How many times have you been instructed to "make space"? Sometimes it is "make space in your joints," sometimes it is "make space in your breath," and sometimes it is mental - "create space in you mind." To be honest, I have never understood or associated with these cues. I find them abstract at best, confusing and meaningless at worst.
But lately I have been finding space, particularly in my mind. Through regular Pranayama (Breath) practice, my mind is gradually becoming still. My thoughts become fuzzy and distant instead of the usual zippy urgency of the rest of my day.
I have also been practicing Surrender to the Divine (Ishvarapranidhana), in which I release all of my accomplishments and failures. I consciously choose not to carry them around as defining elements of my self - I am not defined by my successes or failures. I am only who I am. (But what does that mean? I'll keep you posted!)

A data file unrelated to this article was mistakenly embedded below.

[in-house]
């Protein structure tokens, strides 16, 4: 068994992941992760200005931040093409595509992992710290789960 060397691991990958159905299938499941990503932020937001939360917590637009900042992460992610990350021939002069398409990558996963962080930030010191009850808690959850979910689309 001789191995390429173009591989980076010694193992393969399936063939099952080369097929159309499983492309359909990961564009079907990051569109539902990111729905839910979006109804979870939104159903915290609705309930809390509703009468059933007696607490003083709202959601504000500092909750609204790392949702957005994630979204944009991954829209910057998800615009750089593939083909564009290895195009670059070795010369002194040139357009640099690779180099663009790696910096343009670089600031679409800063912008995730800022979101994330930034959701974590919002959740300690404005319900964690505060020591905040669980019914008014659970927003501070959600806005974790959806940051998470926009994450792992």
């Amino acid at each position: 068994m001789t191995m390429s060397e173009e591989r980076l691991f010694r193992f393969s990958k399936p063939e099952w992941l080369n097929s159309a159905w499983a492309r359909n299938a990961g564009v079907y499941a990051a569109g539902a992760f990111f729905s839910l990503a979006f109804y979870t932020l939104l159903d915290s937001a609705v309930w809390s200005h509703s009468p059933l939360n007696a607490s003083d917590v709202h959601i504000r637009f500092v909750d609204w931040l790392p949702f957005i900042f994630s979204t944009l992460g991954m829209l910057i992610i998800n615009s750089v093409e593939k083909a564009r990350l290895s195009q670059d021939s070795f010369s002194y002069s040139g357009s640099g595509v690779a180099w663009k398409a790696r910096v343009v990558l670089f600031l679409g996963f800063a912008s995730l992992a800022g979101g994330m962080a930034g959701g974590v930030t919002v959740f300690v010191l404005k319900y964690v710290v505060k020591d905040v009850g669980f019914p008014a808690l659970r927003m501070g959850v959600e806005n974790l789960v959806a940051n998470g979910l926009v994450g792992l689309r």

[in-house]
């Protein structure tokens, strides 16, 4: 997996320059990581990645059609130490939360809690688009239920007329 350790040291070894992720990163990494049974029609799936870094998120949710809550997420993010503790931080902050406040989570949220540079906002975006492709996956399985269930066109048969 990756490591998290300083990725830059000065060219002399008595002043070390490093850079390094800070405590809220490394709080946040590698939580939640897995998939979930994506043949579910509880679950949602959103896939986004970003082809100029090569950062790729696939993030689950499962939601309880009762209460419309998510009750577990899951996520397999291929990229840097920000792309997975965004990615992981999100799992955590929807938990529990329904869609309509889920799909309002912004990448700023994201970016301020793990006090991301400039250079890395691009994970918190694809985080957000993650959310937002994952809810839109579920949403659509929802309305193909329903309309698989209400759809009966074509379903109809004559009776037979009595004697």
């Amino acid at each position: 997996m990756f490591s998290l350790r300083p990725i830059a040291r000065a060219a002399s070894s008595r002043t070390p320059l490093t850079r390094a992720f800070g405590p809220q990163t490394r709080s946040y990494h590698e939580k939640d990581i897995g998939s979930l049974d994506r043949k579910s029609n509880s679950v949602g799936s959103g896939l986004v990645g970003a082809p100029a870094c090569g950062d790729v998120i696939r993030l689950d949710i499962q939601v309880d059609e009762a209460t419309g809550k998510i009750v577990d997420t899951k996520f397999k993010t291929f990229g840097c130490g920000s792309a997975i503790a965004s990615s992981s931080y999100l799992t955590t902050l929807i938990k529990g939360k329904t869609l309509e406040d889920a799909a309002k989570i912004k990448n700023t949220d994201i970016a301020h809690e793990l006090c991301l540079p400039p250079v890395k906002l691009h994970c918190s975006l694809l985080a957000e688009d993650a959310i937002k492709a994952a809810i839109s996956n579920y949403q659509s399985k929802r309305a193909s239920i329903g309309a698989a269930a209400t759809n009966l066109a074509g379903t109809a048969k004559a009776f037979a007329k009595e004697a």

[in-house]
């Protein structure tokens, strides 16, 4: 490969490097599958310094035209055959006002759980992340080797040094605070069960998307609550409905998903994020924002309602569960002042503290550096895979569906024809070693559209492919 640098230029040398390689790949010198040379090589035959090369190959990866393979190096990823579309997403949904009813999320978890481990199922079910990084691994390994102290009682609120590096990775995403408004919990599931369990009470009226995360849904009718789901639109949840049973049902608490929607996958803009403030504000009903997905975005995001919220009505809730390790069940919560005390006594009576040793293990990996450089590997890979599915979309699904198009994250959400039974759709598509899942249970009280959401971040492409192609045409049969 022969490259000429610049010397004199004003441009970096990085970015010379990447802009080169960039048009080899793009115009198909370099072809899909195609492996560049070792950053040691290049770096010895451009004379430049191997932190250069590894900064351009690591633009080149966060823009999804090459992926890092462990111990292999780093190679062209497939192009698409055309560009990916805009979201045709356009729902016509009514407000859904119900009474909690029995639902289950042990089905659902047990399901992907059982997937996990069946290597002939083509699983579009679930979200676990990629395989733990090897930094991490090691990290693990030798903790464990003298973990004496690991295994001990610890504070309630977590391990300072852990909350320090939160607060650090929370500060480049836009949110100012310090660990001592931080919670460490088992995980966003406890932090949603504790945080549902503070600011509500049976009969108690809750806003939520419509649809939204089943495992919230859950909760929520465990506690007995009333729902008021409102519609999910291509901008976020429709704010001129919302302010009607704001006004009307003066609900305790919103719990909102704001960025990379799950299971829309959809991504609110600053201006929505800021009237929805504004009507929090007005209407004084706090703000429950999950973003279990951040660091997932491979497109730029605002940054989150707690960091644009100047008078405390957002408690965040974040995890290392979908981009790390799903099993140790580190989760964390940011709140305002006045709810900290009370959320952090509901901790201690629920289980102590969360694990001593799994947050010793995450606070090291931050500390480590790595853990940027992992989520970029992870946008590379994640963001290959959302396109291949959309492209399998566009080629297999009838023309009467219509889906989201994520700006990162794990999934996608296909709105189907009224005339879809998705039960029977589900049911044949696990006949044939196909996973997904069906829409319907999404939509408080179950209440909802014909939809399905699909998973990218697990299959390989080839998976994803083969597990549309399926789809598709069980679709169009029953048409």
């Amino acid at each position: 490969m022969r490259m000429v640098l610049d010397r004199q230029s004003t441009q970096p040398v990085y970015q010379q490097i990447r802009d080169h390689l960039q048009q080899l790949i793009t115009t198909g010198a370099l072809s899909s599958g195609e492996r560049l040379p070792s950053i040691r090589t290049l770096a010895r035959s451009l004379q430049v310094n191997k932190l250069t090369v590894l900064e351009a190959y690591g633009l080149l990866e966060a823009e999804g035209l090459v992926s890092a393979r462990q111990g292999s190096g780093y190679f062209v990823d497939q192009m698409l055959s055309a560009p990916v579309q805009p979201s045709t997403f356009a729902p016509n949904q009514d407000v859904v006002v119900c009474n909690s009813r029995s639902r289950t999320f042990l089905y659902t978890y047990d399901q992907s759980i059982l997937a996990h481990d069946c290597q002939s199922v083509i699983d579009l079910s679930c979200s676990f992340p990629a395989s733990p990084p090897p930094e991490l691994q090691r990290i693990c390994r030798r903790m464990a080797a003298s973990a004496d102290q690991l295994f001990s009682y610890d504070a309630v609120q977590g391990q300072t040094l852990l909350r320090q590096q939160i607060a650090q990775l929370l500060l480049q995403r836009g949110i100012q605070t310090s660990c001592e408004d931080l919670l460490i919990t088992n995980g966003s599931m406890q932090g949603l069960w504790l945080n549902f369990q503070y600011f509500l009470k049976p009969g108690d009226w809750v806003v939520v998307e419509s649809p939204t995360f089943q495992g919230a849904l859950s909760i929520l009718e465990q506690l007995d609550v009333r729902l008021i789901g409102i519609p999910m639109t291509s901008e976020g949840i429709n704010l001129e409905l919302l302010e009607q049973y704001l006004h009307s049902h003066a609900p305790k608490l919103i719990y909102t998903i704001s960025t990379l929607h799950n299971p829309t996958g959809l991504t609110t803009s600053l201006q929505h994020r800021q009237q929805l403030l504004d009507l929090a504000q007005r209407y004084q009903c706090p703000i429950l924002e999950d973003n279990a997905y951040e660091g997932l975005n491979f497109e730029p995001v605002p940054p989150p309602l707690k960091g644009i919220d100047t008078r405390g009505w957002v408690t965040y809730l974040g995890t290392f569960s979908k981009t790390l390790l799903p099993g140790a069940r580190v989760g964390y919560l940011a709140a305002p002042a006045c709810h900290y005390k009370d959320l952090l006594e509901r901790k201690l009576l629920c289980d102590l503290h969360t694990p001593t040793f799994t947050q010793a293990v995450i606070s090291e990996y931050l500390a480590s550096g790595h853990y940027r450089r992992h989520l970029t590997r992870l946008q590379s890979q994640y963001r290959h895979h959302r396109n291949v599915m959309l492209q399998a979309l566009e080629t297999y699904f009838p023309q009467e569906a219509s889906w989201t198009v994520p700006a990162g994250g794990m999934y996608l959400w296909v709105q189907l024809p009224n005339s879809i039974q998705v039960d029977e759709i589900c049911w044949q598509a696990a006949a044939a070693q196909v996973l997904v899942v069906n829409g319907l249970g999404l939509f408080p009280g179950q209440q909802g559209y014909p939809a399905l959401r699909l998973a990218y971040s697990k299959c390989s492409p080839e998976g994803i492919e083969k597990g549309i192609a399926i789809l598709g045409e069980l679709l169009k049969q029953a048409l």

When releasing my accomplishments and failures, I also release the pride and shame associated with them. So I find myself carrying around less pride and less shame than I have in the past. Where I used to be filled with urges and compulsions driven by my shame and pride, now I feel growing stillness and calm. There is a vacuum in my mind and emotions where there used to be driving forces. This, I have come to understand, is "space." I have made space.
The most significant part of finding the space is resisting the habit and the urge to fill it.
My mind is in the habit of having thoughts. Whenever I am at rest, a thought appears: think about tomorrow, hatch a new plan, analyze the day. Now that I find myself with "space" in my thoughts and desires, I don't know what to do with it. Do I fill it with new thoughts? Or do I let it be empty? Will it fill itself with something else? I have read that this is where God comes in - that we make the space and God fills it. It is a bit abstract for me, but certainly conceivable.
At this point I am trying to be patient and sticking with my practice. I have faith that this "space" will reveal something new and important and, for now, that is enough.
This journal honors my ongoing experience with the practice, study and teaching of yoga.
1) Sridaiva Yoga: Good Intention But Imbalanced
2) Understanding Chair Posture
2) Why I Don't Use Sanskrit or Say Namaste
3) The Meaningless Drudgery of Physical Yoga
5) Beyond Bikram: Why This Is a Great Time For Ghosh Yoga